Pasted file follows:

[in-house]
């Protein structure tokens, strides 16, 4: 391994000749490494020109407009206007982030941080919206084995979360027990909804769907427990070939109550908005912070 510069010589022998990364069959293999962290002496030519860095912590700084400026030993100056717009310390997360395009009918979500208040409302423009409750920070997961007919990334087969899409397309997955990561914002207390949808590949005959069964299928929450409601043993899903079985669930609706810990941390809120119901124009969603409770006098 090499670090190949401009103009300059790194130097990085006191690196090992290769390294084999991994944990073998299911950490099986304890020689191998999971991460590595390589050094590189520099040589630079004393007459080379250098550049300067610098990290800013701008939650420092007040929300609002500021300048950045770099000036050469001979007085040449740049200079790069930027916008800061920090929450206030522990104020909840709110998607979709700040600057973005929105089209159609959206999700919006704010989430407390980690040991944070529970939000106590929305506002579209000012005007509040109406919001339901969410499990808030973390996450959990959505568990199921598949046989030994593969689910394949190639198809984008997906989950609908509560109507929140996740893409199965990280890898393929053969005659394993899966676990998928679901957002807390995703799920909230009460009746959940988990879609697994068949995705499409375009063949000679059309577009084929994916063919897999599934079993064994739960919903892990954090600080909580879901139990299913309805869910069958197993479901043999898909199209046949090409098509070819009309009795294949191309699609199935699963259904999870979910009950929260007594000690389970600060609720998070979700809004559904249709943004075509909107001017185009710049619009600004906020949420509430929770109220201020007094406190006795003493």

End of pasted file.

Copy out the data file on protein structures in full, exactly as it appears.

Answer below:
[in-house]
């Protein structure tokens, strides 16, 4: 391994000749490494020109407009206007982030941080919206084995979360027990909804769907427990070939109550908005912070 510069010589022998990364069959293999962290002496030519860095912590700084400026030993100056717009310390997360395009009918979500208040409302423009409750920070997961007919990334087969899409397309997955990561914002207390949808590949005959069964299928929450409601043993899903079985669930609706810990941390809120119901124009969603409770006098 090499670090190949401009103009300059790194130097990085006191690196090992290769390294084999991994944990073998299911950490099986304890020689191998999971991460590595390589050094590189520099040589630079004393007459080379250098550049300067610098990290800013701008939650420092007040929300609002500021300048950045770099000036050469001979007085040449740049200079790069930027916008800061920090929450206030522990104020909840709110998607979709700040600057973005929105089209159609959206999700919006704010989430407390980690040991944070529970939000106590929305506002579209000012005007509040109406919001339901969410499990808030973390996450959990959505568990199921598949046989030994593969689910394949190639198809984008997906989950609908509560109507929140996740893409199965990280890898393929053969005659394993899966676990998928679901957002807390995703799920909230009460009746959940988990879609697994068949995705499409375009063949000679059309577009084929994916063919897999599934079993064994739960919903892990954090600080909580879901139990299913309805869910069958197993479901043999898909199209046949090409098509070819009309009795294949191309699609199935699963259904999870979910009950929260007594000690389970600060609720998070979700809004559904249709943004075509909107001017185009710049619009600004906020949420509430929770109220201020007094406190006795003493």